Denver police are investigating the incident that an FBI spokeswoman described a "personnel matter,"
as the agent was not arrested after the incident. It has yet to be determined whether the agent had consumed any alcohol before his impressive back-handspring.
The FBI has come a long way from earlier days, when I can still remember a legendary memo that would recirculate from time to time; it referenced J. Edgar Hoover's policy against agents' removing their suit jackets, reportedly instituted after some antics he didn't like during an office Christmas party.
Times may have changed, but sound judgment, decorum and comportment -- especially while armed in public -- are essential character traits that every discerning agent should exhibit, and ones that never go out of style. No matter how difficult it may be to ignore the gravitational pull of strobe lights, cheering onlookers and a pulsating beat.
The local district attorney hasn't made a decision about what action to take, but regardless of that outcome, it's highly likely that the FBI has or will initiate an investigation by its Office of Professional Responsibility into potential misconduct and will have assembled a seasoned "shooting review team" to travel to Denver and commence a full-scale review of the incident.
After reviewing the video numerous times, it appears to me that he had his weapon secured in an inside-the-pants holster -- one that most probably clipped onto his belt and didn't feature a retention strap with thumb-break, which is designed to preclude a weapon's removal from its holster without conscious effort.
When the agent launched into his backflip, gravity took over. It's difficult to determine with absolute certainty from the grainy video the kind of gun the young agent was carrying, but the Glock 19M, in 9x19mm,
is the FBI's standard sidearm. If fully loaded with a 15-round magazine -- which is standard carry protocol for FBI agents -- the weapon weighs 30.18 ounces
The agent's weapon didn't initially discharge when it hit the dancefloor. However, realizing his miscue, the agent hurriedly scooped up the pistol, and in doing so, seems to have gotten his finger caught inside the trigger guard, and inadvertently discharged a round, which resulted in the non-life-threatening wounding of a man nearby.
The agent then sheepishly retreated to the anonymity provided by the crowd; his body posture and hands up -- a "what are you gonna do?" gesture -- the picture of sanguinity.
The video has made its way around retired FBI agent circles, and many of the responses reflect disappointment, embarrassment, and a sense that this couldn't have happened at a worse time for the bureau
. Unaccustomed to almost daily scrutiny and critical news coverage, the FBI, from numerous sources, stands to endure a major rebuke from the imminent release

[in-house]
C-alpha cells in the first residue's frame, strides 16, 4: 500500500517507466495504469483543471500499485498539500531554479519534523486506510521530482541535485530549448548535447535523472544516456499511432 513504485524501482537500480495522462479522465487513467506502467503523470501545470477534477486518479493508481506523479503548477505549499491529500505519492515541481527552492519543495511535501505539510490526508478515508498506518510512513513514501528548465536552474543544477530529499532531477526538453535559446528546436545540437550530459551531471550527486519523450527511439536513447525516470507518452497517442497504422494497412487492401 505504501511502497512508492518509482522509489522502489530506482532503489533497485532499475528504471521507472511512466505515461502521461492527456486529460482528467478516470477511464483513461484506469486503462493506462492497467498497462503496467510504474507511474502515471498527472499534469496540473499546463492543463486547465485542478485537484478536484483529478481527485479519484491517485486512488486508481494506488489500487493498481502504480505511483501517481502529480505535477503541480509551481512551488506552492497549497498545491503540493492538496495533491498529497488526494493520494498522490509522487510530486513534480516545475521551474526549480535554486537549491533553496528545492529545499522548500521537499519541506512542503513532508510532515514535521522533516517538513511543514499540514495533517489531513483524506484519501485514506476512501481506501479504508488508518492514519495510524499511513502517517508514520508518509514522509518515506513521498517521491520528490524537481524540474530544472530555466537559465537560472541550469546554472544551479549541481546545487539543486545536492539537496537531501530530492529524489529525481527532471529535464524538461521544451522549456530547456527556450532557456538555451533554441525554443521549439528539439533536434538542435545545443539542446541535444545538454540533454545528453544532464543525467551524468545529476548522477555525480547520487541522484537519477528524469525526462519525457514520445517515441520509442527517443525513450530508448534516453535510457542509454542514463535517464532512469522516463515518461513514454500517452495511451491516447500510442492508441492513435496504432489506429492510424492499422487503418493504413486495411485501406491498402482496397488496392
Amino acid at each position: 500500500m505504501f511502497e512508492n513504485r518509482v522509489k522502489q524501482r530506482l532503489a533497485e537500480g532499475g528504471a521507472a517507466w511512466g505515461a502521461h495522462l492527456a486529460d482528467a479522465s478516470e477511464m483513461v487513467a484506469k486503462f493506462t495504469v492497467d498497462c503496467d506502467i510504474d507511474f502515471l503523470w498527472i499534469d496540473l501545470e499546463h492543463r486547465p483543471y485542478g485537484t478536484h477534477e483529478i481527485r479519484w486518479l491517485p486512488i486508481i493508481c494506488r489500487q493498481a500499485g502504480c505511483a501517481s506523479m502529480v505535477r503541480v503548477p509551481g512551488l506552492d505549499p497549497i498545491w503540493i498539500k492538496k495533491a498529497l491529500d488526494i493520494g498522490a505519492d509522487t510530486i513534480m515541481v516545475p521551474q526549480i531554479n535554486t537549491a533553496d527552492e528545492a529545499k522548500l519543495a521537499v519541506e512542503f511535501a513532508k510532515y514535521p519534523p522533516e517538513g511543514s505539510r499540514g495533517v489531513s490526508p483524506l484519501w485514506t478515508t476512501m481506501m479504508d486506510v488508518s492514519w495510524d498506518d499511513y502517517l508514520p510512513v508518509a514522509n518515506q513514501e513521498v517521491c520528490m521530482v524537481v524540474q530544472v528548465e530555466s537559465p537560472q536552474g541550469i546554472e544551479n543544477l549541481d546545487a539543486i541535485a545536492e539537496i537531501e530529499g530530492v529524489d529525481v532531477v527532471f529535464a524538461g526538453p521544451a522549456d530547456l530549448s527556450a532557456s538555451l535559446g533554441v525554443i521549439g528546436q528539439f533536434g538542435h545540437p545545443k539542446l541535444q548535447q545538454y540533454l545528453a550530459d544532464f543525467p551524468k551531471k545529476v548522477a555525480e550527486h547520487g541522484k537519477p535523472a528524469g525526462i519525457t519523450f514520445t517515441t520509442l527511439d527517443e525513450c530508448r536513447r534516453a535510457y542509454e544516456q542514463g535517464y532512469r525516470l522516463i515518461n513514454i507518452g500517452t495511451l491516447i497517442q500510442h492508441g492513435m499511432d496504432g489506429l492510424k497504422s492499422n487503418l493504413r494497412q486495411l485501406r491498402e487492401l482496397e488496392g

of the Department of Justice's Inspector General Report into two major recent FBI investigations.
As a retired agent myself, I have mixed emotions about the dance floor incident.
Part of me sees a young agent out for an evening of innocent fun and electing to blow off some steam. It's hard not to consider the fact that the bureau has been dealt a series of recent body blows -- some self-inflicted and others pure partisan opportunism. With half the country calling for the agency's head, who wouldn't concede a harried agent a deserved night out to forget about things? Plus, I've always believed in the cautionary proverb: There but for the grace of God, go I.
Yet I also can't help but be shocked at the poor judgment exhibited by a member of what is still the world's premier law enforcement agency. Agents are expected to display sound judgment. This agent should have taken better care to conceal and secure his weapon. Even before he lost control of it, you can clearly see the weapon's outline against his shirt in the video. That's an egregiously unacceptable concealment effort.
And knowing he was armed, he may have elected to avoid the dance-off. During the likely concurrent district attorney and Office of Professional Responsibility investigations, a determination as to whether the agent was drinking will also be made. Alcohol would certainly change the calculus in determining the extent of potential employee misconduct or criminal liability.
Yes, agents often attend after-work social gatherings and would thus be in an armed capacity. Social drinking while armed -- while not something the agency condones -- may occur under these circumstances. We do not know whether alcohol was a factor in this incident, which occurred just after midnight Saturday morning and could have been far more catastrophic.
FBI candidate appointees are taught early on during their new agent training at Quantico to safeguard their weapons by secreting and securing your weapon farthest from people you encounter. And though it's been almost 28 years since I attended this training, as I recall, there weren't many practical application scenarios that involved maintaining positive control of a sidearm while performing ambitious backflips at a bar.